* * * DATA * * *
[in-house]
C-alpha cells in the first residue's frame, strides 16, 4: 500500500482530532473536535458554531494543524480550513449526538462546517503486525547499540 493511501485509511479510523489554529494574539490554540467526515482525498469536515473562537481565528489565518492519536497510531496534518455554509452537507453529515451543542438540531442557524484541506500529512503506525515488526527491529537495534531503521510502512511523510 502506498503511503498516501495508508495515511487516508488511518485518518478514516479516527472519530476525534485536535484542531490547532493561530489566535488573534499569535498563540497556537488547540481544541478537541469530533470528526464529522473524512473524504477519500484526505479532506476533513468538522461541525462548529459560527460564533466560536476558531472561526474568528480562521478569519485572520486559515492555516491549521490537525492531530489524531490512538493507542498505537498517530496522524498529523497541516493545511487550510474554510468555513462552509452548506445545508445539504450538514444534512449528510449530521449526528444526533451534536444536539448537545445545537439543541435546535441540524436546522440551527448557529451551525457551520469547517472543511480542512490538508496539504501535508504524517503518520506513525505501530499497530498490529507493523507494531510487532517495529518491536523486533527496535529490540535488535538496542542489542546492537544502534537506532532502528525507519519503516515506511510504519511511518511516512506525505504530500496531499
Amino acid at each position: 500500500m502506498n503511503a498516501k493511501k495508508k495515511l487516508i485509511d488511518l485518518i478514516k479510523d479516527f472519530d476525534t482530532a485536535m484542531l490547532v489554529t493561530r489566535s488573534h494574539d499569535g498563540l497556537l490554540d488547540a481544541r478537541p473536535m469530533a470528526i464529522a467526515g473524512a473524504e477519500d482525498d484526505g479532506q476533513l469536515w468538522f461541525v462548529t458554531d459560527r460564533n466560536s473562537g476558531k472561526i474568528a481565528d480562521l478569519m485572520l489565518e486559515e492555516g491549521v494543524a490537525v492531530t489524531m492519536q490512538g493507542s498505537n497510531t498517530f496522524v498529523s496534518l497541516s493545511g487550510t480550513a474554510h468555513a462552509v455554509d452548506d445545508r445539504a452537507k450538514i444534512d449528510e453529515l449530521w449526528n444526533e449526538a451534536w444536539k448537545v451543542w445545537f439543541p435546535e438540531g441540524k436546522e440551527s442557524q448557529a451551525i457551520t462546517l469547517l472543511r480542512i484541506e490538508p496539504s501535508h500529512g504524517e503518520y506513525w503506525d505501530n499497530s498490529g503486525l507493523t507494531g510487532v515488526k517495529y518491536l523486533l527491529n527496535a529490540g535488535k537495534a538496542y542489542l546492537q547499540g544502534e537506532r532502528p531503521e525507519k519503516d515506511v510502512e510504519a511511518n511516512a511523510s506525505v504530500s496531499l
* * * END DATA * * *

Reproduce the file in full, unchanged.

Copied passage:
[in-house]
C-alpha cells in the first residue's frame, strides 16, 4: 500500500482530532473536535458554531494543524480550513449526538462546517503486525547499540 493511501485509511479510523489554529494574539490554540467526515482525498469536515473562537481565528489565518492519536497510531496534518455554509452537507453529515451543542438540531442557524484541506500529512503506525515488526527491529537495534531503521510502512511523510 502506498503511503498516501495508508495515511487516508488511518485518518478514516479516527472519530476525534485536535484542531490547532493561530489566535488573534499569535498563540497556537488547540481544541478537541469530533470528526464529522473524512473524504477519500484526505479532506476533513468538522461541525462548529459560527460564533466560536476558531472561526474568528480562521478569519485572520486559515492555516491549521490537525492531530489524531490512538493507542498505537498517530496522524498529523497541516493545511487550510474554510468555513462552509452548506445545508445539504450538514444534512449528510449530521449526528444526533451534536444536539448537545445545537439543541435546535441540524436546522440551527448557529451551525457551520469547517472543511480542512490538508496539504501535508504524517503518520506513525505501530499497530498490529507493523507494531510487532517495529518491536523486533527496535529490540535488535538496542542489542546492537544502534537506532532502528525507519519503516515506511510504519511511518511516512506525505504530500496531499
Amino acid at each position: 500500500m502506498n503511503a498516501k493511501k495508508k495515511l487516508i485509511d488511518l485518518i478514516k479510523d479516527f472519530d476525534t482530532a485536535m484542531l490547532v489554529t493561530r489566535s488573534h494574539d499569535g498563540l497556537l490554540d488547540a481544541r478537541p473536535m469530533a470528526i464529522a467526515g473524512a473524504e477519500d482525498d484526505g479532506q476533513l469536515w468538522f461541525v462548529t458554531d459560527r460564533n466560536s473562537g476558531k472561526i474568528a481565528d480562521l478569519m485572520l489565518e486559515e492555516g491549521v494543524a490537525v492531530t489524531m492519536q490512538g493507542s498505537n497510531t498517530f496522524v498529523s496534518l497541516s493545511g487550510t480550513a474554510h468555513a462552509v455554509d452548506d445545508r445539504a452537507k450538514i444534512d449528510e453529515l449530521w449526528n444526533e449526538a451534536w444536539k448537545v451543542w445545537f439543541p435546535e438540531g441540524k436546522e440551527s442557524q448557529a451551525i457551520t462546517l469547517l472543511r480542512i484541506e490538508p496539504s501535508h500529512g504524517e503518520y506513525w503506525d505501530n499497530s498490529g503486525l507493523t507494531g510487532v515488526k517495529y518491536l523486533l527491529n527496535a529490540g535488535k537495534a538496542y542489542l546492537q547499540g544502534e537506532r532502528p531503521e525507519k519503516d515506511v510502512e510504519a511511518n511516512a511523510s506525505v504530500s496531499l